50 (145) 2021

Lessons from the Pandemic

Hotel services during a pandemic

By Piotr Cwojdziński, CEO, Exclusive Aparthotel Sp. z o.o.
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The pandemic hit us by surprise and the scale of the situation was unexpected for the entire hospitality industry. The numerous restrictions imposed by governments forced us to adjust to formal requirements to be able to conduct business, making us more flexible in terms of customer acquisition as a result.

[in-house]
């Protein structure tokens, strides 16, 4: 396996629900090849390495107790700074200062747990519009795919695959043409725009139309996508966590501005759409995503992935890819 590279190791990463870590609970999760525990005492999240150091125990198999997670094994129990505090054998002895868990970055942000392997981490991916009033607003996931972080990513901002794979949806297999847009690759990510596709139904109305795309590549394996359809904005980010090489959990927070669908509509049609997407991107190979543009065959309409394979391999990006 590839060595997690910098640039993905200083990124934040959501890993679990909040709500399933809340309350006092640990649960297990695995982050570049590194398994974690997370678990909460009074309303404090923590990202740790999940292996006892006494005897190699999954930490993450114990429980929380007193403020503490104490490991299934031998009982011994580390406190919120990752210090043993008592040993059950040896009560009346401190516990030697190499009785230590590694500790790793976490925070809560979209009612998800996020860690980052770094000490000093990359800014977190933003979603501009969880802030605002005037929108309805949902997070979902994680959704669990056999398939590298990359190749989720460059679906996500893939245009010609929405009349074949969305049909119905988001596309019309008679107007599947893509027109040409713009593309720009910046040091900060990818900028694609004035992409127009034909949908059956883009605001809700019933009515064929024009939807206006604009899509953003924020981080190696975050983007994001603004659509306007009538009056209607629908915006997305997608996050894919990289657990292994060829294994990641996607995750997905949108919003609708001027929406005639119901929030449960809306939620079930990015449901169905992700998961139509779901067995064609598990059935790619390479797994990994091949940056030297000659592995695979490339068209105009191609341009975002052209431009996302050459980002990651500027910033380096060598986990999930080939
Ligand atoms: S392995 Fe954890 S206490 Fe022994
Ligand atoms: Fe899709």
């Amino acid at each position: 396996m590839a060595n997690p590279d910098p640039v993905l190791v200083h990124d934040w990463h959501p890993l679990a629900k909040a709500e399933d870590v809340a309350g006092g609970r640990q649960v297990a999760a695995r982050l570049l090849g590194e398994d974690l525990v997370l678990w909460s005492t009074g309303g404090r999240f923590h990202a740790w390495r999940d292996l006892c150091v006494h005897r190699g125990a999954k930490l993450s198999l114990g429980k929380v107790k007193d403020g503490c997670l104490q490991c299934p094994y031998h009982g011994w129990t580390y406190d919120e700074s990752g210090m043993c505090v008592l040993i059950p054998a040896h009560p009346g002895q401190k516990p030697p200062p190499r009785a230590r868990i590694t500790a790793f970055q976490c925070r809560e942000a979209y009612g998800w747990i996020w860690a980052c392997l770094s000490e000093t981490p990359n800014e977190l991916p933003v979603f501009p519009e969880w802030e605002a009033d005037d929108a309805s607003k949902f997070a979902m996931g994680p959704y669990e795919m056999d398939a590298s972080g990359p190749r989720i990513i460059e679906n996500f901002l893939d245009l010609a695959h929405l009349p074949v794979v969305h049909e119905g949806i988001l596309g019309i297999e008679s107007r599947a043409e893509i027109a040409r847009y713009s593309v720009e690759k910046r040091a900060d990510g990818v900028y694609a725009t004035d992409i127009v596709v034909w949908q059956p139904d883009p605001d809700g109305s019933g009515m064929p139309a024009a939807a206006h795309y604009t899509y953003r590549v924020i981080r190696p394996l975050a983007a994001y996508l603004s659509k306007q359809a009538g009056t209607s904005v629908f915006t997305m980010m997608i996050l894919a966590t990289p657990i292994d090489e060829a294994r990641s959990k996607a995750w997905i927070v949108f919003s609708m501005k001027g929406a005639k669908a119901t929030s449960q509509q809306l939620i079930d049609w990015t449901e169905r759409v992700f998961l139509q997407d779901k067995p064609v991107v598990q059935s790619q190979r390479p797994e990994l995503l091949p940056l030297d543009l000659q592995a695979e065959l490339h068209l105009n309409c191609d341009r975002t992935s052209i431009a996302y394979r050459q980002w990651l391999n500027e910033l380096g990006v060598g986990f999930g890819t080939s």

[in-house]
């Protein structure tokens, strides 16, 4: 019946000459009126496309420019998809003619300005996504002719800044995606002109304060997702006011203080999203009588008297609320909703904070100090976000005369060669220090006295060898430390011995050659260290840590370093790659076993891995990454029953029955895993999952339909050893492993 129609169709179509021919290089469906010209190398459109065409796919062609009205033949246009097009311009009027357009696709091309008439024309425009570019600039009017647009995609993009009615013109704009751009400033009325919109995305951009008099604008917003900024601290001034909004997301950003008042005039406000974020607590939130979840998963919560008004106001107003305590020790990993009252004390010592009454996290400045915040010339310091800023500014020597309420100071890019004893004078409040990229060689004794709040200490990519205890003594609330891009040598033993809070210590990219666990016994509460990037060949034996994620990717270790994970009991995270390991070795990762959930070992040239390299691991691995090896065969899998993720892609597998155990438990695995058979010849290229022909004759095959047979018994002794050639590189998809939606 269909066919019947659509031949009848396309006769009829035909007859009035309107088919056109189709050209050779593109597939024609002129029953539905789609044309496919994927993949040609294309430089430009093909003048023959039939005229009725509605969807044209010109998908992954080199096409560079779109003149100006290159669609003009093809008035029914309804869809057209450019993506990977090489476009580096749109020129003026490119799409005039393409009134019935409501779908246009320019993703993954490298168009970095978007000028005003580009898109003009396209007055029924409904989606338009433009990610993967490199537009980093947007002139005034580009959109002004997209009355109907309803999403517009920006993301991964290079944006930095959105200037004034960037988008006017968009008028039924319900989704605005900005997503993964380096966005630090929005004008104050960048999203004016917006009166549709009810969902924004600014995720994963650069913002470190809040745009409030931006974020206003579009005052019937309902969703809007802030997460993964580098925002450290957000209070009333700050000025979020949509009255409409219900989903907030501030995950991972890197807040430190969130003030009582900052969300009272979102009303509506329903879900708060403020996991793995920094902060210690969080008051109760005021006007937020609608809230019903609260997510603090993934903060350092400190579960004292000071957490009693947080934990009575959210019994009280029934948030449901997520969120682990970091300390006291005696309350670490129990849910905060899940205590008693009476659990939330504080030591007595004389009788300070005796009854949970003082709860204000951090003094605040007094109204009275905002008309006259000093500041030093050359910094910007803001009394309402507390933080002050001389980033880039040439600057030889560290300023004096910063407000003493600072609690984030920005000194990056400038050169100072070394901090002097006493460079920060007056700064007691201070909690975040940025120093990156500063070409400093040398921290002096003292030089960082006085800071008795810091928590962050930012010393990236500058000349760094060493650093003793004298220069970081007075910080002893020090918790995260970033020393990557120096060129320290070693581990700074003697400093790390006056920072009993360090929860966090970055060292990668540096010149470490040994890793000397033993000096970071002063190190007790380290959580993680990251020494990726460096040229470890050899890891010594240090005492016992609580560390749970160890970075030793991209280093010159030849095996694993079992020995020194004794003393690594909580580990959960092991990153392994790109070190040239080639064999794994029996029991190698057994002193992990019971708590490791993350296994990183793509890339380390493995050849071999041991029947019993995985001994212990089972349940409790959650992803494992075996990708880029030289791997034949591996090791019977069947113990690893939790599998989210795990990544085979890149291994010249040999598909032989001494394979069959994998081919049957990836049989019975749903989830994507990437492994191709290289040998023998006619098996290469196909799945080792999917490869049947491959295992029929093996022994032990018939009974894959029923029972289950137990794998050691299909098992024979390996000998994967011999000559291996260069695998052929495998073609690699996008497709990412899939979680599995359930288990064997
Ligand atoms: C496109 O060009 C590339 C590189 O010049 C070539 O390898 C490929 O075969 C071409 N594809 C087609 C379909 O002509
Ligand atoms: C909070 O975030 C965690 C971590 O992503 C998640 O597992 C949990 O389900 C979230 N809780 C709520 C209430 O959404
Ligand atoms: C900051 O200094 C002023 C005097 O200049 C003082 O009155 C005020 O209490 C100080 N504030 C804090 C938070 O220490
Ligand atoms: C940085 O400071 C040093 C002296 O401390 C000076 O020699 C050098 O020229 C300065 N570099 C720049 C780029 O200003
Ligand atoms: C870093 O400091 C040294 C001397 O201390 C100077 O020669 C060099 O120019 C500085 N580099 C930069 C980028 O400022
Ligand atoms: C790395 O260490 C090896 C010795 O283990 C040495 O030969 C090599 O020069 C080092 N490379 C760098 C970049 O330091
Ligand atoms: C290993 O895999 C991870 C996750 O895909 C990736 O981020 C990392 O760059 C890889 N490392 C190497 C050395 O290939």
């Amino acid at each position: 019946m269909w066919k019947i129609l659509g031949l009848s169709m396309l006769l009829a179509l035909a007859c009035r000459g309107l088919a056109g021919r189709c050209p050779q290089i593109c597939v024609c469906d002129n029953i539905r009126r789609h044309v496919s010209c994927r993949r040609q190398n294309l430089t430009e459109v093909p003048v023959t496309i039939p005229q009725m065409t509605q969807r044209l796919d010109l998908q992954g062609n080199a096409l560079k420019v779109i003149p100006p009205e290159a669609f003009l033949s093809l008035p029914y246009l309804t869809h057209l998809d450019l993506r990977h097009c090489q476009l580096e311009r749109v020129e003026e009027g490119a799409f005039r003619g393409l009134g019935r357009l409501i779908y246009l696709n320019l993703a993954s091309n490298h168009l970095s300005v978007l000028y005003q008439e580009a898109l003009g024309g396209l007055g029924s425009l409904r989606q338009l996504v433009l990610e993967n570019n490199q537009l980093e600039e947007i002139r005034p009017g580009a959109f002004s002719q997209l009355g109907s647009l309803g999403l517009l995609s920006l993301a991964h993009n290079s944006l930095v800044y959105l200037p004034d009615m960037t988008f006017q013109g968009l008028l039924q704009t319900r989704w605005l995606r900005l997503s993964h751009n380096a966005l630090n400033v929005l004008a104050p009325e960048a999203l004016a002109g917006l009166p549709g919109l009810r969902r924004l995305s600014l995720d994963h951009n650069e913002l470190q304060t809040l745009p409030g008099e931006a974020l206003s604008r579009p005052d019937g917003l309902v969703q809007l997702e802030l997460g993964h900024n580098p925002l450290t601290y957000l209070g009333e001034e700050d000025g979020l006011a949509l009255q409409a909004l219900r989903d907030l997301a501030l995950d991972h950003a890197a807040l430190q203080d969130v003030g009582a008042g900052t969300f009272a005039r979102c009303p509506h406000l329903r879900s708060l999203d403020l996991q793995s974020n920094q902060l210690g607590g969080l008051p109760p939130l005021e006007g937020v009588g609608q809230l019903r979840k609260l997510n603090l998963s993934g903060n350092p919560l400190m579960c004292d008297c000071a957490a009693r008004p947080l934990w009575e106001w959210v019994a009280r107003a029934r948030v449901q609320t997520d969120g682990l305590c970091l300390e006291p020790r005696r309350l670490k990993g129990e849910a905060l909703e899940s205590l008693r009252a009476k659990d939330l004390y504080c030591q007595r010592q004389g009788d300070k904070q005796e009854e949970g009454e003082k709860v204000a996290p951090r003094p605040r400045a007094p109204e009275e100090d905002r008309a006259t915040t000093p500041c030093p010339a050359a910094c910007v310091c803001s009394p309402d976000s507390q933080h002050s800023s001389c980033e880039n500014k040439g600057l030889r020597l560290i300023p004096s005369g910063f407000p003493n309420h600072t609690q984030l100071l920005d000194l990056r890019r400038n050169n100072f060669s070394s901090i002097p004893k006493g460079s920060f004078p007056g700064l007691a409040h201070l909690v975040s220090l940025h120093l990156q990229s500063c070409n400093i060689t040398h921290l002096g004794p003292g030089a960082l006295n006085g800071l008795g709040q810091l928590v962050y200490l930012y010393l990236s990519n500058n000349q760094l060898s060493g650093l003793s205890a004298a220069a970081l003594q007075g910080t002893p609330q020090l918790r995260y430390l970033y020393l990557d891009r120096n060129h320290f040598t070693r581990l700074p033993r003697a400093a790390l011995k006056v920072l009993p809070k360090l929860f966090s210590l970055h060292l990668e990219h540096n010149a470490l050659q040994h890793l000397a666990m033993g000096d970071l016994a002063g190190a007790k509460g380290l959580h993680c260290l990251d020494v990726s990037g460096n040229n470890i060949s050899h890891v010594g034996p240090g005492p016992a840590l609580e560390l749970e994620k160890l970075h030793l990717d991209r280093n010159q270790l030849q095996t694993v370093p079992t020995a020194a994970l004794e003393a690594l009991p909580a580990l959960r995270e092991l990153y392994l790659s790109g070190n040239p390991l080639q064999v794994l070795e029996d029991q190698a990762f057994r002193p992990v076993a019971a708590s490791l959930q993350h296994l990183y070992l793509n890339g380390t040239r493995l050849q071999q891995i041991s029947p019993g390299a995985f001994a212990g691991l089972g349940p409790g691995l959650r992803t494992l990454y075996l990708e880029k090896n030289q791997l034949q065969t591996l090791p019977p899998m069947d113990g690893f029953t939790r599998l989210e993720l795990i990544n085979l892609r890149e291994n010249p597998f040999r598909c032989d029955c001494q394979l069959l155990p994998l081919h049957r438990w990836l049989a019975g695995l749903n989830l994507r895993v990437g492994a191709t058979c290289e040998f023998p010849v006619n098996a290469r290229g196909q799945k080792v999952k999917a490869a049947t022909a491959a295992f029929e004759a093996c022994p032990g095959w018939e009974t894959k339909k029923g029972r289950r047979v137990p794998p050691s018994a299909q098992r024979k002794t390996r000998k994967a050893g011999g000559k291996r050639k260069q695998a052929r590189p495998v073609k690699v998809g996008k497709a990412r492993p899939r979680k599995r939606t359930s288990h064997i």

Preparing for, and adapting to, the new reality was quite a challenge. We had to combine the security of providing services with the effectiveness of running a business. On one hand, we had to reduce cleaning services and the breakfast offer to limit direct contact between guests and staff; on the other, we made both kinds of service more flexible by preparing special packages for customers. We focused on an individual approach to travellers and meeting their needs by arranging grocery shopping or self-cleaning packages for them. We ensured our guests had the highest level of safety measures by disinfecting the apartments with an ozonator upon each check-out and providing the necessary PPE. However, all these actions undertaken meant additional expenses which we had to incur as a company to provide services under the business and sanitary restrictions. As a result of these restrictions, we had to redefine the way we provide our services. We were forced to limit the sale of short-term stays, which were allowed only for selected groups of professionals. We had to implement major changes to the flexibility of our booking and cancellation policies. We were not sure whether the client would arrive at the hotel, or for example, be stopped at the airport. We took into account that clients may not appear for reasons outside their control. The overall situation made the booking window very tight. Before the pandemic, the client could make reservations even up to a few weeks earlier – now they can do this only a few days in advance.